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Declining inflation “ignites optimism” for a mortgage market with increased competitiveness

While a slowdown in the housing market is expected, forecasts now indicate a more moderate deceleration than originally predicted earlier this year.

Nicky Stevenson, the Managing Director of Fine & Country, emphasized the ongoing promise in the property market, with eager buyers actively searching for appropriately priced homes. She pointed out:

“Despite prevailing economic conditions, transaction numbers remain stable. The most recent data from HMRC reveals a seasonally adjusted total of 85,870 transactions in June, marking a 6% increase over May figures. Although this represents a 15% decline from June 2022, it underscores the market’s resilience. Moreover, mortgage lending saw an increase in June, reaching £20.0 billion, with net approvals hitting 54,700, the highest since October 2022, indicating positive signs for future borrowing.”

Stevenson observed that in response to buyer affordability challenges and rising mortgage expenses, the average asking price for properties entering the market dipped slightly by 0.2% this month. Sellers are becoming more open to market realities, with 6.5% of available homes undergoing asking price reductions of 5% or more, surpassing the five-year average. She continued:

“According to the latest market update from TwentyCi, there are ‘no indications of a housing market crash,’ based on Q2 sales volumes and a significant 70% of all listed properties being sold in 2023 so far. Despite this optimism, an uncertain economic backdrop is reflected in a 10% increase in fall-throughs compared to Q1.

Nevertheless, both buyer and seller confidence has surprisingly remained strong, with two-thirds of sellers confident they will find buyers within three months, and 74% of buyers expressing confidence in purchasing property within the same timeframe. Buyer demand has also shown a 3% increase compared to 2019, as reported by Rightmove, indicating continued interest in appropriately priced homes.”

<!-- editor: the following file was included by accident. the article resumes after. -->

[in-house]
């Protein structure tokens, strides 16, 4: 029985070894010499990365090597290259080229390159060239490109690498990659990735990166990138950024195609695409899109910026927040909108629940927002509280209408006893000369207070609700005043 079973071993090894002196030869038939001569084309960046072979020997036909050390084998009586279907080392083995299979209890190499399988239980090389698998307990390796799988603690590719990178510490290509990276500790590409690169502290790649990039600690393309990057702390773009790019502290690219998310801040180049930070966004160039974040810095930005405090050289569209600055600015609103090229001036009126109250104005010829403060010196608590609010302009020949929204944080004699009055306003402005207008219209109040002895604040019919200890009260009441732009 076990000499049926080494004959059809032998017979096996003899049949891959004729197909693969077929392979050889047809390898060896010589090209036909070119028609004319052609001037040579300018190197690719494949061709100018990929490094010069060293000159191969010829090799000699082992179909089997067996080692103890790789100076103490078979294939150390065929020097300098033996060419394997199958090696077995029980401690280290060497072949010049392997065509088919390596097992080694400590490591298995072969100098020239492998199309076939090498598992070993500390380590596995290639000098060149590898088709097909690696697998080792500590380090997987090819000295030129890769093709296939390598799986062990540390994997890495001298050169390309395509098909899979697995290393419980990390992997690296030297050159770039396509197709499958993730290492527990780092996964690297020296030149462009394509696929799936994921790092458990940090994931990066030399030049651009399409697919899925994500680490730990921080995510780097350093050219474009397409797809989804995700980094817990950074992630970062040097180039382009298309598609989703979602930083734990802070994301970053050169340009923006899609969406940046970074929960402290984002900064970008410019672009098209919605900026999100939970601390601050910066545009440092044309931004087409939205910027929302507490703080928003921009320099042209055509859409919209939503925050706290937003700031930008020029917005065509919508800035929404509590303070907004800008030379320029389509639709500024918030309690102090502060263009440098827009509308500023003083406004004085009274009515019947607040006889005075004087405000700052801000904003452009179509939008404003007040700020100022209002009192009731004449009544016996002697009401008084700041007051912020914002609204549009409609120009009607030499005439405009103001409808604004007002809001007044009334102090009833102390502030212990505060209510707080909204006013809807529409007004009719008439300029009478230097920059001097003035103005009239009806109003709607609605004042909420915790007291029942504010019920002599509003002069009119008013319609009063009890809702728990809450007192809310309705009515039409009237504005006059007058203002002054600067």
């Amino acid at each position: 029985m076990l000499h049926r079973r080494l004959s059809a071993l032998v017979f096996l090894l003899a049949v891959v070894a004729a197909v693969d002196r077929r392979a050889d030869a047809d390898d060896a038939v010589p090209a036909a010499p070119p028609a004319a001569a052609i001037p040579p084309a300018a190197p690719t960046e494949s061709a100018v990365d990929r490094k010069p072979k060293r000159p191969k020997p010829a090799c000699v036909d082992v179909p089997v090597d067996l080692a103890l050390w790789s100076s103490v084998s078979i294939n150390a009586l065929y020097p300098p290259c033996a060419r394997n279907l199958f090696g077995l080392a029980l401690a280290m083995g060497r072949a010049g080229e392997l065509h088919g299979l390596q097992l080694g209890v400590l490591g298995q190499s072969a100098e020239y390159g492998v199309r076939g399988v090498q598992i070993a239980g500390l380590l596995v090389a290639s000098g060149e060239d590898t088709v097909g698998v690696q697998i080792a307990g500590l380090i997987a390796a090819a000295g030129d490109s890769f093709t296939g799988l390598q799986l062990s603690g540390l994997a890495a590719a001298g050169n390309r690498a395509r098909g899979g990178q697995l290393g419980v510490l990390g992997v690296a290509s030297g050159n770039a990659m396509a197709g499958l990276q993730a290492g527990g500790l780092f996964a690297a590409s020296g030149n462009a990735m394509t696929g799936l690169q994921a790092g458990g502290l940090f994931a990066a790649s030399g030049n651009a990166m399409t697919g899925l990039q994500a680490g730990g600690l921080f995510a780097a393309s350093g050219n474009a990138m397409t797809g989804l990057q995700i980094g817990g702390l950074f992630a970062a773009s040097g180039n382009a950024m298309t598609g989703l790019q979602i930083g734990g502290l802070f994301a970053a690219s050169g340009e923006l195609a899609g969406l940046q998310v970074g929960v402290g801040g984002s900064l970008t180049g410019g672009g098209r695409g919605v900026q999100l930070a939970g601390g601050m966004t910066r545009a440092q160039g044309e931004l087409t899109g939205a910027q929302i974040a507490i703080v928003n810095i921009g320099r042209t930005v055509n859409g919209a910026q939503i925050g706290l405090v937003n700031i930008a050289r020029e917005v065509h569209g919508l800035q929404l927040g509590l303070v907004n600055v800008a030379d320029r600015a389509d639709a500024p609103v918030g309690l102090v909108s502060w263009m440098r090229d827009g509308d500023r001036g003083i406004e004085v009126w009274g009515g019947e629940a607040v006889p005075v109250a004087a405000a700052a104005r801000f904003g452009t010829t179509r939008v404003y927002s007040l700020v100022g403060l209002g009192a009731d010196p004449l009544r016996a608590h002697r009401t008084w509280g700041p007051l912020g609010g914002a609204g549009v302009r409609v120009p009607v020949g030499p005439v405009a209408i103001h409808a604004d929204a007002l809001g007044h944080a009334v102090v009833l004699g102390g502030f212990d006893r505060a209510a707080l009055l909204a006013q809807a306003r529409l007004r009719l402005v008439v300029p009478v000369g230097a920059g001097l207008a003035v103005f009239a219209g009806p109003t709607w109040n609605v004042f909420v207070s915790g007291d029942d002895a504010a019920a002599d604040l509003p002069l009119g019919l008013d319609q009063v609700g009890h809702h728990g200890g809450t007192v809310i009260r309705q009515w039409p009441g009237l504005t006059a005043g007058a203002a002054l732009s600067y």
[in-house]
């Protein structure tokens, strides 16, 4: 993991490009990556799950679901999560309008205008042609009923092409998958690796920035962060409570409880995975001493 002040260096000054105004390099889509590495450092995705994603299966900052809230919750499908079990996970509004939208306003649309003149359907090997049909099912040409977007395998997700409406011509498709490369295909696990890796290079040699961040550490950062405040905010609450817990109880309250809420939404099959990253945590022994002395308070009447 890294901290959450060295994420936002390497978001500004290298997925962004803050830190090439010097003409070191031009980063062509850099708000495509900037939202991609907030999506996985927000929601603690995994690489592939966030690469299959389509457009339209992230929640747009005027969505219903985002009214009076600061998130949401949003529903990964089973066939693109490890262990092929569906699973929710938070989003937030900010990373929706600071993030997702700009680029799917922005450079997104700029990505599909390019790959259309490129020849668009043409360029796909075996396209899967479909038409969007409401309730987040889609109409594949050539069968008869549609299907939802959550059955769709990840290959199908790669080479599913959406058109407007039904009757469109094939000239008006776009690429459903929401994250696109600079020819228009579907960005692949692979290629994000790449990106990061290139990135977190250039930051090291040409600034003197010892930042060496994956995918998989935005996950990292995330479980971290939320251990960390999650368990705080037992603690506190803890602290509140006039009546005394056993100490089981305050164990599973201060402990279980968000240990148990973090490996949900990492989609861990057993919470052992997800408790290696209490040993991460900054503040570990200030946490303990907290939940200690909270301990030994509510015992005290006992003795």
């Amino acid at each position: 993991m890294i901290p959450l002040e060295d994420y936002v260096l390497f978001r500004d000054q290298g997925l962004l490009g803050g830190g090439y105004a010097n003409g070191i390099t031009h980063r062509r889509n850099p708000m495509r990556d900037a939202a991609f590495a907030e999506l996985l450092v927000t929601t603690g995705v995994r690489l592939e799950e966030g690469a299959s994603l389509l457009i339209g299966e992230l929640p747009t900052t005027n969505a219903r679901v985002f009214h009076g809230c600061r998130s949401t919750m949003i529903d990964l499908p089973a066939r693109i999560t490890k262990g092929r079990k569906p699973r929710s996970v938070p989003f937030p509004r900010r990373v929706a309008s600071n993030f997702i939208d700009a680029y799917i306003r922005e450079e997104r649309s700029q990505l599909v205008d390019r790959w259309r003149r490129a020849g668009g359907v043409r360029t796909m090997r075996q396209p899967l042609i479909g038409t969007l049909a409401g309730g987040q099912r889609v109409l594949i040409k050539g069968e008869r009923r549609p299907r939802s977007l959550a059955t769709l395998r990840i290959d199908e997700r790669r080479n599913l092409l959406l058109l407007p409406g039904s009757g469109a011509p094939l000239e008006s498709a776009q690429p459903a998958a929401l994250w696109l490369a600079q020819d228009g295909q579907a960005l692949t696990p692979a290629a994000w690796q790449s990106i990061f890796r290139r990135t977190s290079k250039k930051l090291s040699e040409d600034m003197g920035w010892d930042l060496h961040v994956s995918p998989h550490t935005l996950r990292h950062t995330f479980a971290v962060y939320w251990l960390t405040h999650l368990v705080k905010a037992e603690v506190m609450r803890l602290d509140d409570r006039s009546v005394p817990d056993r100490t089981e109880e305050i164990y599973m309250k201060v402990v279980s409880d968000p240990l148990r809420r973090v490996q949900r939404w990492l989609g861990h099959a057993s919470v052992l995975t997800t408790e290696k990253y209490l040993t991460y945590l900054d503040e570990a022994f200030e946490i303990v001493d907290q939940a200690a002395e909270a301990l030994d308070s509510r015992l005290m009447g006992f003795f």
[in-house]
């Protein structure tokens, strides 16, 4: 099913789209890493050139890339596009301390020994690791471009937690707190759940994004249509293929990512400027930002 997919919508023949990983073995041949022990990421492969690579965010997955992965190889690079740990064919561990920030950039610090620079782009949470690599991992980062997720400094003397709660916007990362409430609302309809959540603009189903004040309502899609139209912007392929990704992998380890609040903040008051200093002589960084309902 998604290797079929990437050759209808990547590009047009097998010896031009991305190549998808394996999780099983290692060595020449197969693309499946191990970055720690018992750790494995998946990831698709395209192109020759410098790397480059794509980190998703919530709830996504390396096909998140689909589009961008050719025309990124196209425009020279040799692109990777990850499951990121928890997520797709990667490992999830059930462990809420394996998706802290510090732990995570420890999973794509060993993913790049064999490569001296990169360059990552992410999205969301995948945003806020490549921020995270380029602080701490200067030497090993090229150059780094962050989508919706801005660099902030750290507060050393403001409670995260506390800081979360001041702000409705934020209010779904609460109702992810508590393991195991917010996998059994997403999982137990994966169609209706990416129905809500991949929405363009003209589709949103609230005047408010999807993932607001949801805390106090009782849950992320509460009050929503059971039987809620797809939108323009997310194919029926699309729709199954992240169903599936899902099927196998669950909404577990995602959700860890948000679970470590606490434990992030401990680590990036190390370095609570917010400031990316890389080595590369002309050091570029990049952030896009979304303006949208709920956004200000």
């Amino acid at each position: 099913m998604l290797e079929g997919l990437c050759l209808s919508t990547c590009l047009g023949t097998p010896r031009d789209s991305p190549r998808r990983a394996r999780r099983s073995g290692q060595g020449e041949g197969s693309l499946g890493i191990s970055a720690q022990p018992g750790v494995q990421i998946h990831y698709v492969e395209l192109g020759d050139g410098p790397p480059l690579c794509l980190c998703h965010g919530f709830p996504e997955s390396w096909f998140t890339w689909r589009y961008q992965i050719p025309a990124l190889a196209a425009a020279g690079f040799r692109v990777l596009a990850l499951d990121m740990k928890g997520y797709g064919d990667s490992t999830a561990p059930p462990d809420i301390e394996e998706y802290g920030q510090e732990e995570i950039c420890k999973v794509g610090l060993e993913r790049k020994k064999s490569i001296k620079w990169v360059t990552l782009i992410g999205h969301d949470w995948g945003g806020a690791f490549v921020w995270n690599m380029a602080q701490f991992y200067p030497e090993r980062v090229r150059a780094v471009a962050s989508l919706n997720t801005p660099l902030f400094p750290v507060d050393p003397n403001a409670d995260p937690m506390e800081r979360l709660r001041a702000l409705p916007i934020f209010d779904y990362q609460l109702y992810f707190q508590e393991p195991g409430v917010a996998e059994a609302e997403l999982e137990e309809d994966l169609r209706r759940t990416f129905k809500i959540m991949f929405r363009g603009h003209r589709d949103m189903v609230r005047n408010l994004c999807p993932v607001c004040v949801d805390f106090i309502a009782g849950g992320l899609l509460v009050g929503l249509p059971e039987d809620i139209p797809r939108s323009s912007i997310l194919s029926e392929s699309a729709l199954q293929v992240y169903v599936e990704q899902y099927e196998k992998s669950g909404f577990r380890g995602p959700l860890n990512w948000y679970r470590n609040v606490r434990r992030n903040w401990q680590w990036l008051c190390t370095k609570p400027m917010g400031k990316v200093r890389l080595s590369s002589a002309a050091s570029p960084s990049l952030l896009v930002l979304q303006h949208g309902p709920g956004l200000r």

Amidst the uncertainty, determined homebuyers continue to pursue their goals, particularly for smaller, reasonably priced homes in affordable areas near major employment centers.

However, Stevenson noted, “mortgage interest rates are having a more significant impact on higher-value segments of the market where borrowing costs are more pronounced.”

According to Stevenson, another market-shaping trend is the growing demand for energy-efficient homes. According to the latest RICS survey, homes with higher Energy Performance Certificate (EPC) ratings have demonstrated greater resilience in pricing compared to those with lower ratings. Additionally, over a third of respondents expressed increased interest in energy-efficient properties. Stevenson added:

“Resilience remains evident, with the average property price standing at £1,299,767. Although experiencing a marginal 0.1% decrease from the previous month, the prime market has witnessed a substantial 8.2% year-on-year increase.

Cash continues to be the preferred option for buyers in this segment, who are largely unaffected by mortgage rate fluctuations. Furthermore, the scarcity of prime stock seen during the pandemic seems to have eased, as availability in the £1 million+ price bracket has risen by 45% since the onset of the pandemic.”

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